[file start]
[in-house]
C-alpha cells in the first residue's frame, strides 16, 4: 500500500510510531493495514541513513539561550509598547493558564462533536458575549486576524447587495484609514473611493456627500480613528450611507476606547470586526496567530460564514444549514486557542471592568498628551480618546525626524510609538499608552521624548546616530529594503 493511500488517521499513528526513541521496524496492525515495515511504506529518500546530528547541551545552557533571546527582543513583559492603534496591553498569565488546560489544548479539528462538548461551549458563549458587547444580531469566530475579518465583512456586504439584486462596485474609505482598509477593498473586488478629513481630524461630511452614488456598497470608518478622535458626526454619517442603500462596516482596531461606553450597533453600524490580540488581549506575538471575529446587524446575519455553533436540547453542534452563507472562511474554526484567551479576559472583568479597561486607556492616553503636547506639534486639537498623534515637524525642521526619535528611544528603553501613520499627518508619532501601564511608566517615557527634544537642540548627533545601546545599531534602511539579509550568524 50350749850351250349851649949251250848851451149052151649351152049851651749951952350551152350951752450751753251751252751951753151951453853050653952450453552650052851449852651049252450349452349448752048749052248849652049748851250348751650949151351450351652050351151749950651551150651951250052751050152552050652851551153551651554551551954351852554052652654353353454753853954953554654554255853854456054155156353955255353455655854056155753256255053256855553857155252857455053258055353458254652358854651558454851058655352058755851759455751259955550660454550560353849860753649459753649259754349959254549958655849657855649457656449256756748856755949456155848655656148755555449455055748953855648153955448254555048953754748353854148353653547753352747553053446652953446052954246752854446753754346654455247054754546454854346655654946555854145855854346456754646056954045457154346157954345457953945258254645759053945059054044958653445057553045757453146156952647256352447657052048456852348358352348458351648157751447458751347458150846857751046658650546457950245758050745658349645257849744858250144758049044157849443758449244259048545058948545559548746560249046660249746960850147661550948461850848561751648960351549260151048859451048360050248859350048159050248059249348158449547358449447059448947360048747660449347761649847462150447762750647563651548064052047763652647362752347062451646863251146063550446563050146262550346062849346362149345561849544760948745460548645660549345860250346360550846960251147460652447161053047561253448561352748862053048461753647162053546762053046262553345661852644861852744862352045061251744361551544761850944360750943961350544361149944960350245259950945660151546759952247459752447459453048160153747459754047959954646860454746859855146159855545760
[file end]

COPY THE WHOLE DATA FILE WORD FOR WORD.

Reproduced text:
[in-house]
C-alpha cells in the first residue's frame, strides 16, 4: 500500500510510531493495514541513513539561550509598547493558564462533536458575549486576524447587495484609514473611493456627500480613528450611507476606547470586526496567530460564514444549514486557542471592568498628551480618546525626524510609538499608552521624548546616530529594503 493511500488517521499513528526513541521496524496492525515495515511504506529518500546530528547541551545552557533571546527582543513583559492603534496591553498569565488546560489544548479539528462538548461551549458563549458587547444580531469566530475579518465583512456586504439584486462596485474609505482598509477593498473586488478629513481630524461630511452614488456598497470608518478622535458626526454619517442603500462596516482596531461606553450597533453600524490580540488581549506575538471575529446587524446575519455553533436540547453542534452563507472562511474554526484567551479576559472583568479597561486607556492616553503636547506639534486639537498623534515637524525642521526619535528611544528603553501613520499627518508619532501601564511608566517615557527634544537642540548627533545601546545599531534602511539579509550568524 50350749850351250349851649949251250848851451149052151649351152049851651749951952350551152350951752450751753251751252751951753151951453853050653952450453552650052851449852651049252450349452349448752048749052248849652049748851250348751650949151351450351652050351151749950651551150651951250052751050152552050652851551153551651554551551954351852554052652654353353454753853954953554654554255853854456054155156353955255353455655854056155753256255053256855553857155252857455053258055353458254652358854651558454851058655352058755851759455751259955550660454550560353849860753649459753649259754349959254549958655849657855649457656449256756748856755949456155848655656148755555449455055748953855648153955448254555048953754748353854148353653547753352747553053446652953446052954246752854446753754346654455247054754546454854346655654946555854145855854346456754646056954045457154346157954345457953945258254645759053945059054044958653445057553045757453146156952647256352447657052048456852348358352348458351648157751447458751347458150846857751046658650546457950245758050745658349645257849744858250144758049044157849443758449244259048545058948545559548746560249046660249746960850147661550948461850848561751648960351549260151048859451048360050248859350048159050248059249348158449547358449447059448947360048747660449347761649847462150447762750647563651548064052047763652647362752347062451646863251146063550446563050146262550346062849346362149345561849544760948745460548645660549345860250346360550846960251147460652447161053047561253448561352748862053048461753647162053546762053046262553345661852644861852744862352045061251744361551544761850944360750943961350544361149944960350245259950945660151546759952247459752447459453048160153747459754047959954646860454746859855146159855545760